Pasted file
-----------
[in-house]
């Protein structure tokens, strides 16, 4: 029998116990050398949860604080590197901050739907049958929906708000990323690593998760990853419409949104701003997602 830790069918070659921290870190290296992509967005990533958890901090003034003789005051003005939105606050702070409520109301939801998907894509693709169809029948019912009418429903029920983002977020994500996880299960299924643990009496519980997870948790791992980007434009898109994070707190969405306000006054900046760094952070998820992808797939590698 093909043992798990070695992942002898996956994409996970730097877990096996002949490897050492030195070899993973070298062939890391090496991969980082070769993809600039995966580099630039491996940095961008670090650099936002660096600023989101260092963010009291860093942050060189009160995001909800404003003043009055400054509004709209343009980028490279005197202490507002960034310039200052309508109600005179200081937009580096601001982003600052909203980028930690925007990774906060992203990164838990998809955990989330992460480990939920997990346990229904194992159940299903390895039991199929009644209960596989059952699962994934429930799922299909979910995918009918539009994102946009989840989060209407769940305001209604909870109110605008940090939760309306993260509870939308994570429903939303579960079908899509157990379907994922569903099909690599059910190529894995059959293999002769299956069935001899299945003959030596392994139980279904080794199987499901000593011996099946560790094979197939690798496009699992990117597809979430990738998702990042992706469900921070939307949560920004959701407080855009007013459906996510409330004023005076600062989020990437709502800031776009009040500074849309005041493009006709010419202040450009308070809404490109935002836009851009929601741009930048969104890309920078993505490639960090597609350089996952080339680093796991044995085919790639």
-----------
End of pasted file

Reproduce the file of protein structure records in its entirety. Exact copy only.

[in-house]
């Protein structure tokens, strides 16, 4: 029998116990050398949860604080590197901050739907049958929906708000990323690593998760990853419409949104701003997602 830790069918070659921290870190290296992509967005990533958890901090003034003789005051003005939105606050702070409520109301939801998907894509693709169809029948019912009418429903029920983002977020994500996880299960299924643990009496519980997870948790791992980007434009898109994070707190969405306000006054900046760094952070998820992808797939590698 093909043992798990070695992942002898996956994409996970730097877990096996002949490897050492030195070899993973070298062939890391090496991969980082070769993809600039995966580099630039491996940095961008670090650099936002660096600023989101260092963010009291860093942050060189009160995001909800404003003043009055400054509004709209343009980028490279005197202490507002960034310039200052309508109600005179200081937009580096601001982003600052909203980028930690925007990774906060992203990164838990998809955990989330992460480990939920997990346990229904194992159940299903390895039991199929009644209960596989059952699962994934429930799922299909979910995918009918539009994102946009989840989060209407769940305001209604909870109110605008940090939760309306993260509870939308994570429903939303579960079908899509157990379907994922569903099909690599059910190529894995059959293999002769299956069935001899299945003959030596392994139980279904080794199987499901000593011996099946560790094979197939690798496009699992990117597809979430990738998702990042992706469900921070939307949560920004959701407080855009007013459906996510409330004023005076600062989020990437709502800031776009009040500074849309005041493009006709010419202040450009308070809404490109935002836009851009929601741009930048969104890309920078993505490639960090597609350089996952080339680093796991044995085919790639």